From The Olmec Heads in Mexico to The Devil Heads in Czech Republic and to the mysterious faces of Bayon Temple in Cambodia, there are numerous stunning stone-carved faces around the world.
Here are five of them, some very recognisable statues, some may be less familiar, but equally impressive.
Nemrut Dağ, Turkey
Crowning one of the highest peaks of the Eastern Taurus mountain range in south-east Turkey, Nemrut Dağ is the Hierotheseion (temple-tomb and house of the gods) built by the late Hellenistic King Antiochos I of Commagene (69-34 B.C.) as a monument to himself. The Hierotheseion of Antiochos I is one of the most ambitious constructions of the Hellenistic period. Its complex design and colossal scale combined to create a project unequalled in the ancient world. Workers sculpted the ambitious mortuary complex using fragments of local limestone, but despite its scale, many centuries passed before it was rediscovered in 1881 by German surveyor Charles Sester.
The Devil Heads, Czech Republic
Some people call it the “Czech Mount Rushmore”, and it can be reached in the northern part of the Czech Republic. These forest horrors have been created by Vaclav Levy in the mid 1800s and ever since then they are known to locals as Certovy Hlavy or “The Devil heads”. Nearby, another of Levý’s works called Klácelka features animal reliefs and scenes inspired by the fables of Czech poet and philosopher František Klácel.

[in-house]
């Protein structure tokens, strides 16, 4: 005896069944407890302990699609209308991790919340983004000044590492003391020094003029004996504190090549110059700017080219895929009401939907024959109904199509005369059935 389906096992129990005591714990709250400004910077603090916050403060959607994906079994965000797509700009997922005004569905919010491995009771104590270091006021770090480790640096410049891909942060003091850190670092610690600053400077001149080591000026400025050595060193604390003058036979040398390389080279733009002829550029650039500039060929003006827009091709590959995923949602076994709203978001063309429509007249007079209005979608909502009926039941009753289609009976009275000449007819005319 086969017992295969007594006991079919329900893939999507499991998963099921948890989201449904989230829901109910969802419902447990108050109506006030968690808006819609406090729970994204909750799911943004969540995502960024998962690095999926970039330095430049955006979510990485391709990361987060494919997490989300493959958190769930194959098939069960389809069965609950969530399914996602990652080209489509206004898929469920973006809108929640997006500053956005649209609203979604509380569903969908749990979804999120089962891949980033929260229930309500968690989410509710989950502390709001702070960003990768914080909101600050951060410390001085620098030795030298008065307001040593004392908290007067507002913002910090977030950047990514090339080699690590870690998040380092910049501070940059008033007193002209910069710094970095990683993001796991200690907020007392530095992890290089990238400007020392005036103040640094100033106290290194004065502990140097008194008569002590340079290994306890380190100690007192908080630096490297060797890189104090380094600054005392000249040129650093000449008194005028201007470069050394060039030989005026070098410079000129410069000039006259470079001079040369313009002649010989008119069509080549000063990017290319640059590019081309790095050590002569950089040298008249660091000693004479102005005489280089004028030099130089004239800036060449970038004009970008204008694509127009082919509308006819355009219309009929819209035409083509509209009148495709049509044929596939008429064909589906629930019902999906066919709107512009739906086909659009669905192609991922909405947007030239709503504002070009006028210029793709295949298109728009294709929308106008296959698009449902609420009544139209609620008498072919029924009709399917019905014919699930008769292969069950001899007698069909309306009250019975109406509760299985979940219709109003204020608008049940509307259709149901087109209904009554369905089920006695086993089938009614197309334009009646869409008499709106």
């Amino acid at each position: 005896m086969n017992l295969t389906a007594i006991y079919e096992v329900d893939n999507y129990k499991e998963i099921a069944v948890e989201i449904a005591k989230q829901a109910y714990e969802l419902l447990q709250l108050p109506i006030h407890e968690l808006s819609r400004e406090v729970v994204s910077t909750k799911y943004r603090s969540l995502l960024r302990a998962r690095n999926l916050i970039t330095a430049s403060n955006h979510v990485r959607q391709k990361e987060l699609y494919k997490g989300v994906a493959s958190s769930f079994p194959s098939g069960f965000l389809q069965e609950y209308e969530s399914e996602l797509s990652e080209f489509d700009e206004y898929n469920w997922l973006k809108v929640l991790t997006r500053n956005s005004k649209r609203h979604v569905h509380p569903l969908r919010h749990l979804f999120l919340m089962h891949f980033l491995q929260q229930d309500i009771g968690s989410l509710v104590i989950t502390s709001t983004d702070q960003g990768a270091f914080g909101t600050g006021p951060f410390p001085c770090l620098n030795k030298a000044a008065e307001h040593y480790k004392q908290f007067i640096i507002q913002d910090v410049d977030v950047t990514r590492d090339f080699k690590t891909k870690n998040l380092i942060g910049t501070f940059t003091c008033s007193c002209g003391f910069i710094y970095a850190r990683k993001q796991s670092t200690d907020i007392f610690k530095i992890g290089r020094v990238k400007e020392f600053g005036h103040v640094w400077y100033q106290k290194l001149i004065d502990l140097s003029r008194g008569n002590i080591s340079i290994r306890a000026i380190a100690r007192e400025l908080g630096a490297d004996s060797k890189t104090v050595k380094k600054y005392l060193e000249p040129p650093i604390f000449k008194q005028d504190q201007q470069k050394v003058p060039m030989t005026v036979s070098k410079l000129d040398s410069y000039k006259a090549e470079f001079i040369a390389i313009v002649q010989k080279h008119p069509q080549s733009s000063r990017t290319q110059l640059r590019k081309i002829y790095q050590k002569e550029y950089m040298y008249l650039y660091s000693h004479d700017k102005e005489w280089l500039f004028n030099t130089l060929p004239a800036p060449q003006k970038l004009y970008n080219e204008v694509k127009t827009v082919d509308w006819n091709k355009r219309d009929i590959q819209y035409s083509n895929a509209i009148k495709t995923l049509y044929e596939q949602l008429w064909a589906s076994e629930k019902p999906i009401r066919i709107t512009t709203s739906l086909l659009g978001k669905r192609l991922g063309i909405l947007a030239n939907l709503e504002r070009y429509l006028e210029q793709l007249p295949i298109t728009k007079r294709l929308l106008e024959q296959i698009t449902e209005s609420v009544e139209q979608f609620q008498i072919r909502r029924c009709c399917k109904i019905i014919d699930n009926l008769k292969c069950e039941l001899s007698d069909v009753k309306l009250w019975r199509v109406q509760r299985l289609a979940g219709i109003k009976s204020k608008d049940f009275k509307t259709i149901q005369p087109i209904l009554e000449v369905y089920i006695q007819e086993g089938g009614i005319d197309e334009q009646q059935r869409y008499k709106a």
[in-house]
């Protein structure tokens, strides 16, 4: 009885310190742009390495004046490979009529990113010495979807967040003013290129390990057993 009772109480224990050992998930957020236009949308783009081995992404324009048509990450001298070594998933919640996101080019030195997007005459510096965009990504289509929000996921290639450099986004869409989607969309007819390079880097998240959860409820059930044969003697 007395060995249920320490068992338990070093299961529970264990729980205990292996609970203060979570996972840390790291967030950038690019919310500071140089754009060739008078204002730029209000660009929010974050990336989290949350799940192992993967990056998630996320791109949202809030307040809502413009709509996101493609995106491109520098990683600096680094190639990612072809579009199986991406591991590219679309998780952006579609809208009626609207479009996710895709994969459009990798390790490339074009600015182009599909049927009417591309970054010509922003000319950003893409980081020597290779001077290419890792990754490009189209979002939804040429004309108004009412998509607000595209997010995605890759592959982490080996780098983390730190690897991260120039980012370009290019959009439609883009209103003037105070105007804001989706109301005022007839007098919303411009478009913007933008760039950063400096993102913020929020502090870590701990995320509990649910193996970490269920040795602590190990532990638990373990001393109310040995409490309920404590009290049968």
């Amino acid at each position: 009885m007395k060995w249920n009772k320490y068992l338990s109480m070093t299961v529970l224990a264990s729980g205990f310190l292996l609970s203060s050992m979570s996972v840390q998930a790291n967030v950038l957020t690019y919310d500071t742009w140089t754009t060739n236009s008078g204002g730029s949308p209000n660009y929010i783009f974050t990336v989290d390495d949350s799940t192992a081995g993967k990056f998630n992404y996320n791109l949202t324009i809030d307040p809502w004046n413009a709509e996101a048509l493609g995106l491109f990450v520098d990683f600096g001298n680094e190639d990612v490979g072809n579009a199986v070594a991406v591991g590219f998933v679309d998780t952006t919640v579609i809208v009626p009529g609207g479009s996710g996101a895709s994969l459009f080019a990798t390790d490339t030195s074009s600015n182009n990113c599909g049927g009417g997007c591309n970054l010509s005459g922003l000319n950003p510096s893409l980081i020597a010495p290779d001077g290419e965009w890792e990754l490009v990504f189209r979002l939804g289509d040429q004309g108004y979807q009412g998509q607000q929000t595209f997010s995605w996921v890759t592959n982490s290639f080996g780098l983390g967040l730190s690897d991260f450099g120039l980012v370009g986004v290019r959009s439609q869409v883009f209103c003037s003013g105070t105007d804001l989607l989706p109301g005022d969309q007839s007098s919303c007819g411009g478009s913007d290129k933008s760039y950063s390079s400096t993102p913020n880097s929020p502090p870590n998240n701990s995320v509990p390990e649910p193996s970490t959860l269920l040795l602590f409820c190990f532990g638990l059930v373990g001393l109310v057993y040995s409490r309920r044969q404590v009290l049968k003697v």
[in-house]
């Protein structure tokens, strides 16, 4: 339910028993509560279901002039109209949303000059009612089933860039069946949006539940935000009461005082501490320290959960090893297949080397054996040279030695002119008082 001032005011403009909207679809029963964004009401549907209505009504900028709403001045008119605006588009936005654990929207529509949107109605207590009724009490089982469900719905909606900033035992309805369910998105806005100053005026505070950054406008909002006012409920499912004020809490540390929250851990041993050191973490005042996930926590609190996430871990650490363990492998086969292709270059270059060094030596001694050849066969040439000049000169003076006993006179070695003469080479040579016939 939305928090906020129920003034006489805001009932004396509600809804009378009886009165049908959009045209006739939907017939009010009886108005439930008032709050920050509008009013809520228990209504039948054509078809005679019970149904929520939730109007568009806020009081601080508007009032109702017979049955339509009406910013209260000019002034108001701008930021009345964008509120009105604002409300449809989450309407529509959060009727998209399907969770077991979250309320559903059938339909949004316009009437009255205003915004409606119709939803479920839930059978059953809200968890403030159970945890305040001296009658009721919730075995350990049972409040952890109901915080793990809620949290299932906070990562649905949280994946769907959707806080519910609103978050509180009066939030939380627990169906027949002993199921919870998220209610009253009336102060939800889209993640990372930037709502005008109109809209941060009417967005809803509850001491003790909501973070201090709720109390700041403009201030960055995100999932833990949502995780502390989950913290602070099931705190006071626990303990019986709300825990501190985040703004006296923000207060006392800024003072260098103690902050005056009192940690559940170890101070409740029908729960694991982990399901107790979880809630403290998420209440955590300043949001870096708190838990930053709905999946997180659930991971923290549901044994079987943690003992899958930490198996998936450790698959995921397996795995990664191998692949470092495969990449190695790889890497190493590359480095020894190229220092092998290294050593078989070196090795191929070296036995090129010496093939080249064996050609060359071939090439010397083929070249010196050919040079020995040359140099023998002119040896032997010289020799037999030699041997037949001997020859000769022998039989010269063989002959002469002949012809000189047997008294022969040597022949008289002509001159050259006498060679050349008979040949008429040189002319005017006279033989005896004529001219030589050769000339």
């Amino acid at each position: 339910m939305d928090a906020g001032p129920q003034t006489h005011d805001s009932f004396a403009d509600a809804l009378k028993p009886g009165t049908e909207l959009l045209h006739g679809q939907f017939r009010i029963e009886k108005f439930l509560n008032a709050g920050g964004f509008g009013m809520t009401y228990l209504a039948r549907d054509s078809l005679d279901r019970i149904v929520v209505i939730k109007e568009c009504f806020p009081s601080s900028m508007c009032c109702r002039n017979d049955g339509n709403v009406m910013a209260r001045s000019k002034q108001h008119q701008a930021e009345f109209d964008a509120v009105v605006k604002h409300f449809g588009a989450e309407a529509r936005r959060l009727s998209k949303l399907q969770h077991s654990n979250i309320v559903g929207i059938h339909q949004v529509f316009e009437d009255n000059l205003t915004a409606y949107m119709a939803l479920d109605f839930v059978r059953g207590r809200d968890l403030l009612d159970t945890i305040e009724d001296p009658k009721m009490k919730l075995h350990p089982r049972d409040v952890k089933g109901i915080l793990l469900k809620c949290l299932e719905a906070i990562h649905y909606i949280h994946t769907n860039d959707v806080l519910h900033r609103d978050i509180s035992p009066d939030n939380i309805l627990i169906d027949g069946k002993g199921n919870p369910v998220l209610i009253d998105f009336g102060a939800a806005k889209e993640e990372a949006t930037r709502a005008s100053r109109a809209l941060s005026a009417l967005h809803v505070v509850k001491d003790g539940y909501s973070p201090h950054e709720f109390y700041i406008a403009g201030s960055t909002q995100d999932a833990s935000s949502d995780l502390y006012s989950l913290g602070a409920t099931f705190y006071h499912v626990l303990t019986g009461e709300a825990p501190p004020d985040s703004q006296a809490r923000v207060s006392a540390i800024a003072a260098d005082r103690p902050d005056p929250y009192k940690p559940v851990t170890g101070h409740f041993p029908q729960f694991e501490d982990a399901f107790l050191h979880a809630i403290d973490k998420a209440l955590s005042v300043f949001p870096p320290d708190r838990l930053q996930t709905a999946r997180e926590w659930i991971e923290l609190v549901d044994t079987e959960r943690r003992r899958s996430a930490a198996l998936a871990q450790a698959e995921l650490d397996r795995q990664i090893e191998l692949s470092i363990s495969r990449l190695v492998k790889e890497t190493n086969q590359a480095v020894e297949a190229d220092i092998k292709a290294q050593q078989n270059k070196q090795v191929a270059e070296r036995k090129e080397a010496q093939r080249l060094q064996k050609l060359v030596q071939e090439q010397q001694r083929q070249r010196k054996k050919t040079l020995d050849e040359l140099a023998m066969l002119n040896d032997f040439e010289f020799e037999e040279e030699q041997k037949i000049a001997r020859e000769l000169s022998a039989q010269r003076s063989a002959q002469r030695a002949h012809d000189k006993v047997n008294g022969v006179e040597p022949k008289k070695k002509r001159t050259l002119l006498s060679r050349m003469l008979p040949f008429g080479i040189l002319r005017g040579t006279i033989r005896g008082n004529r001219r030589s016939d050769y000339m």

Bayon Temple, Cambodia
Dating from the 12th century, Bayon Temple is the spectacular central temple of the ancient city of Angkor Thom. The complex is located just to the north of the famous Angkor Wat. Built around 1190 AD by King Jayavarman VII, Bayon is a Buddhisttemple but it incorporates elements of Hindu cosmology. Some experts believe that the carvings show the king under the guise of Avalokiteś-vara, a famous bodhisattva who, according to Buddhist beliefs, had the capacity to reach nirvana.
Decebalus Rex, Romania
Standing on the banks of the Danube River at an impressive 180 feet in height, with a 23-foot nose and 14-foot eyes to match, the monument to Decebalus, the king of the Dacians, is visible from a great distance. It took 10 years to carve the statue and even though it looks like it is as old as the ruler of Dacia it self it is pretty new to this world (sculptured from 1994 till 2004) – Twelve sculptors worked on it. The entire project was proposed and funded by one of the wealthiest Romanians ever lived, businessman Iosif Constantin Drăgan (1917 – 2008), it is believed that daragan spent one million u.s dollars over this project.
Olmec Heads, Mexico
Nobody knows for sure what caused the Olmec people of Mesoamerica to vanish sometime around 300 B.C., but they did leave behind multiple reminders of their existence carved into stone—or, more specifically, volcanic basalt.The huge proportions of the heads suggests that they (The people represented by the heads) were important people, and their association with the Olmec culture at around (800-600 BC) places them long before the Maya, Inca or Columbus’s arrival in America. The stone heads have been found at the three most significant Olmecs sites in Mexico (La Venta, San Lorenzo and Tres Zapotez). They were carved from huge basalt boulders, some quarried in the Tuxtlas Mountains; some from the basalt of Cerro Cintepec; others from basalt found on San Martin Volcano.